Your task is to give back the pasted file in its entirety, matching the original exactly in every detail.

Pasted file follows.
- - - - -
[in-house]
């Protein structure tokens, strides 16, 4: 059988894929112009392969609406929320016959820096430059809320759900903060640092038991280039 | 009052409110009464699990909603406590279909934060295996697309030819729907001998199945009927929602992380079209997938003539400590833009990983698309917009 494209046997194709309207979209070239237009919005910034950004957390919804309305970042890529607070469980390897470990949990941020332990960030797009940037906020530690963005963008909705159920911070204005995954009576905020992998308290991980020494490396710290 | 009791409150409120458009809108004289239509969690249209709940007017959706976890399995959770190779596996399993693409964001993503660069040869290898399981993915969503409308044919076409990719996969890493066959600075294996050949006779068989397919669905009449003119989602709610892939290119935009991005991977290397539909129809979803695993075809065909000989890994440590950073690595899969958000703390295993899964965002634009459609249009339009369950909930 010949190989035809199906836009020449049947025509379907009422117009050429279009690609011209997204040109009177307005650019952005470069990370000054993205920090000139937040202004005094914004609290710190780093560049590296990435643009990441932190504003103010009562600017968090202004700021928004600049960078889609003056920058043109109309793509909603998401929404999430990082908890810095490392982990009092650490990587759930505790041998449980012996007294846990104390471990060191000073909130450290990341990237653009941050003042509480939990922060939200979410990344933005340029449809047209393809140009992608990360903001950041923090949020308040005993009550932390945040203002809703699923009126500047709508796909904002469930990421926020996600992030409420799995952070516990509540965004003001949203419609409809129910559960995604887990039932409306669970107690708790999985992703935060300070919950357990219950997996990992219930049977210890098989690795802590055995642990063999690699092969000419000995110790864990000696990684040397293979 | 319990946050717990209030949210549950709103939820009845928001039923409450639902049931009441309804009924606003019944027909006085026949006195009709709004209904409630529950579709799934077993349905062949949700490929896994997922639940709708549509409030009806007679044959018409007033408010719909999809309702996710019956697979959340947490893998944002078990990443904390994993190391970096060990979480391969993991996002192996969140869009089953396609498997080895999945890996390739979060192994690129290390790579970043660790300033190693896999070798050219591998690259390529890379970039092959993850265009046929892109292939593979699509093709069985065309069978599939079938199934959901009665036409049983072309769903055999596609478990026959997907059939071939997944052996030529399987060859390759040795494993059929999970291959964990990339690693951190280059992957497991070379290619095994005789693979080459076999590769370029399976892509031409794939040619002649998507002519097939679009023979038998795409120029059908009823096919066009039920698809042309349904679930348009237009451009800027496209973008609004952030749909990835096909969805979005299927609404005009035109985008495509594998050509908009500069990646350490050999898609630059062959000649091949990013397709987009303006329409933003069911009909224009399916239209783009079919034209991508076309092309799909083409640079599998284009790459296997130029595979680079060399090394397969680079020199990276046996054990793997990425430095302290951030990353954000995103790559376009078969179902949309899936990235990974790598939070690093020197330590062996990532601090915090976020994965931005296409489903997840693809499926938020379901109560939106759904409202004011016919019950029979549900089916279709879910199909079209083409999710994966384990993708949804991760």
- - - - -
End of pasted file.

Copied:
[in-house]
């Protein structure tokens, strides 16, 4: 059988894929112009392969609406929320016959820096430059809320759900903060640092038991280039 | 009052409110009464699990909603406590279909934060295996697309030819729907001998199945009927929602992380079209997938003539400590833009990983698309917009 494209046997194709309207979209070239237009919005910034950004957390919804309305970042890529607070469980390897470990949990941020332990960030797009940037906020530690963005963008909705159920911070204005995954009576905020992998308290991980020494490396710290 | 009791409150409120458009809108004289239509969690249209709940007017959706976890399995959770190779596996399993693409964001993503660069040869290898399981993915969503409308044919076409990719996969890493066959600075294996050949006779068989397919669905009449003119989602709610892939290119935009991005991977290397539909129809979803695993075809065909000989890994440590950073690595899969958000703390295993899964965002634009459609249009339009369950909930 010949190989035809199906836009020449049947025509379907009422117009050429279009690609011209997204040109009177307005650019952005470069990370000054993205920090000139937040202004005094914004609290710190780093560049590296990435643009990441932190504003103010009562600017968090202004700021928004600049960078889609003056920058043109109309793509909603998401929404999430990082908890810095490392982990009092650490990587759930505790041998449980012996007294846990104390471990060191000073909130450290990341990237653009941050003042509480939990922060939200979410990344933005340029449809047209393809140009992608990360903001950041923090949020308040005993009550932390945040203002809703699923009126500047709508796909904002469930990421926020996600992030409420799995952070516990509540965004003001949203419609409809129910559960995604887990039932409306669970107690708790999985992703935060300070919950357990219950997996990992219930049977210890098989690795802590055995642990063999690699092969000419000995110790864990000696990684040397293979 | 319990946050717990209030949210549950709103939820009845928001039923409450639902049931009441309804009924606003019944027909006085026949006195009709709004209904409630529950579709799934077993349905062949949700490929896994997922639940709708549509409030009806007679044959018409007033408010719909999809309702996710019956697979959340947490893998944002078990990443904390994993190391970096060990979480391969993991996002192996969140869009089953396609498997080895999945890996390739979060192994690129290390790579970043660790300033190693896999070798050219591998690259390529890379970039092959993850265009046929892109292939593979699509093709069985065309069978599939079938199934959901009665036409049983072309769903055999596609478990026959997907059939071939997944052996030529399987060859390759040795494993059929999970291959964990990339690693951190280059992957497991070379290619095994005789693979080459076999590769370029399976892509031409794939040619002649998507002519097939679009023979038998795409120029059908009823096919066009039920698809042309349904679930348009237009451009800027496209973008609004952030749909990835096909969805979005299927609404005009035109985008495509594998050509908009500069990646350490050999898609630059062959000649091949990013397709987009303006329409933003069911009909224009399916239209783009079919034209991508076309092309799909083409640079599998284009790459296997130029595979680079060399090394397969680079020199990276046996054990793997990425430095302290951030990353954000995103790559376009078969179902949309899936990235990974790598939070690093020197330590062996990532601090915090976020994965931005296409489903997840693809499926938020379901109560939106759904409202004011016919019950029979549900089916279709879910199909079209083409999710994966384990993708949804991760």